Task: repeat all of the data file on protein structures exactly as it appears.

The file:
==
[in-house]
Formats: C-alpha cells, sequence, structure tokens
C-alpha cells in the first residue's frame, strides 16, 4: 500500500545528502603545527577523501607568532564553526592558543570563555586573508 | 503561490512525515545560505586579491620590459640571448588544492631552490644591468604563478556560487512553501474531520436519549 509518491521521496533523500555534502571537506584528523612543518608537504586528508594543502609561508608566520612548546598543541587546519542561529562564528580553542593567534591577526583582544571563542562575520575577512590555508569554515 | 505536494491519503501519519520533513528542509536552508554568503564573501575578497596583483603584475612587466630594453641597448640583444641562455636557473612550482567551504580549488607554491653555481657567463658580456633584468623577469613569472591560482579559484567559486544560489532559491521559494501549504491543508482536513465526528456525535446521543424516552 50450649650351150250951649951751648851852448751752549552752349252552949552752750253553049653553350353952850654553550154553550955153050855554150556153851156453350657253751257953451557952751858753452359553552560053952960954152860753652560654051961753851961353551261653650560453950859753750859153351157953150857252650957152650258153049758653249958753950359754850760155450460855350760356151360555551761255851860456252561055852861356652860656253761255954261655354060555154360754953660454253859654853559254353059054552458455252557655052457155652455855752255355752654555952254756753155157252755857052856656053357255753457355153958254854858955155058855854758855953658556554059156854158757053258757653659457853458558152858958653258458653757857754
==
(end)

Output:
[in-house]
Formats: C-alpha cells, sequence, structure tokens
C-alpha cells in the first residue's frame, strides 16, 4: 500500500545528502603545527577523501607568532564553526592558543570563555586573508 | 503561490512525515545560505586579491620590459640571448588544492631552490644591468604563478556560487512553501474531520436519549 509518491521521496533523500555534502571537506584528523612543518608537504586528508594543502609561508608566520612548546598543541587546519542561529562564528580553542593567534591577526583582544571563542562575520575577512590555508569554515 | 505536494491519503501519519520533513528542509536552508554568503564573501575578497596583483603584475612587466630594453641597448640583444641562455636557473612550482567551504580549488607554491653555481657567463658580456633584468623577469613569472591560482579559484567559486544560489532559491521559494501549504491543508482536513465526528456525535446521543424516552 50450649650351150250951649951751648851852448751752549552752349252552949552752750253553049653553350353952850654553550154553550955153050855554150556153851156453350657253751257953451557952751858753452359553552560053952960954152860753652560654051961753851961353551261653650560453950859753750859153351157953150857252650957152650258153049758653249958753950359754850760155450460855350760356151360555551761255851860456252561055852861356652860656253761255954261655354060555154360754953660454253859654853559254353059054552458455252557655052457155652455855752255355752654555952254756753155157252755857052856656053357255753457355153958254854858955155058855854758855953658556554059156854158757053258757653659457853458558152858958653258458653757857754